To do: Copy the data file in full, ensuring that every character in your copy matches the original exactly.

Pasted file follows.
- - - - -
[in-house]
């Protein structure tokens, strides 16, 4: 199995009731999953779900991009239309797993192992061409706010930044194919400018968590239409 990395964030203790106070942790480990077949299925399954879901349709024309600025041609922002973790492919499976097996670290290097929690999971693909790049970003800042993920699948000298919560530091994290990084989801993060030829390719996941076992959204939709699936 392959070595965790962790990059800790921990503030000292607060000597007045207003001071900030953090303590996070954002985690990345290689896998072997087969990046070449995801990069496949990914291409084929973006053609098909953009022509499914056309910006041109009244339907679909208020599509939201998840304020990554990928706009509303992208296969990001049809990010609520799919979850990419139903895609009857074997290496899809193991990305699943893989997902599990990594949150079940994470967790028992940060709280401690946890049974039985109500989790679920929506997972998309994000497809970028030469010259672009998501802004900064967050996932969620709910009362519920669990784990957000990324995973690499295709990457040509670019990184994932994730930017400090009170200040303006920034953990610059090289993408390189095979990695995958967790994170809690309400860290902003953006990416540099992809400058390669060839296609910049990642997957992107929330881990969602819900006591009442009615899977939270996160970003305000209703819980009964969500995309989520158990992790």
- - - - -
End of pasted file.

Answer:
[in-house]
């Protein structure tokens, strides 16, 4: 199995009731999953779900991009239309797993192992061409706010930044194919400018968590239409 990395964030203790106070942790480990077949299925399954879901349709024309600025041609922002973790492919499976097996670290290097929690999971693909790049970003800042993920699948000298919560530091994290990084989801993060030829390719996941076992959204939709699936 392959070595965790962790990059800790921990503030000292607060000597007045207003001071900030953090303590996070954002985690990345290689896998072997087969990046070449995801990069496949990914291409084929973006053609098909953009022509499914056309910006041109009244339907679909208020599509939201998840304020990554990928706009509303992208296969990001049809990010609520799919979850990419139903895609009857074997290496899809193991990305699943893989997902599990990594949150079940994470967790028992940060709280401690946890049974039985109500989790679920929506997972998309994000497809970028030469010259672009998501802004900064967050996932969620709910009362519920669990784990957000990324995973690499295709990457040509670019990184994932994730930017400090009170200040303006920034953990610059090289993408390189095979990695995958967790994170809690309400860290902003953006990416540099992809400058390669060839296609910049990642997957992107929330881990969602819900006591009442009615899977939270996160970003305000209703819980009964969500995309989520158990992790």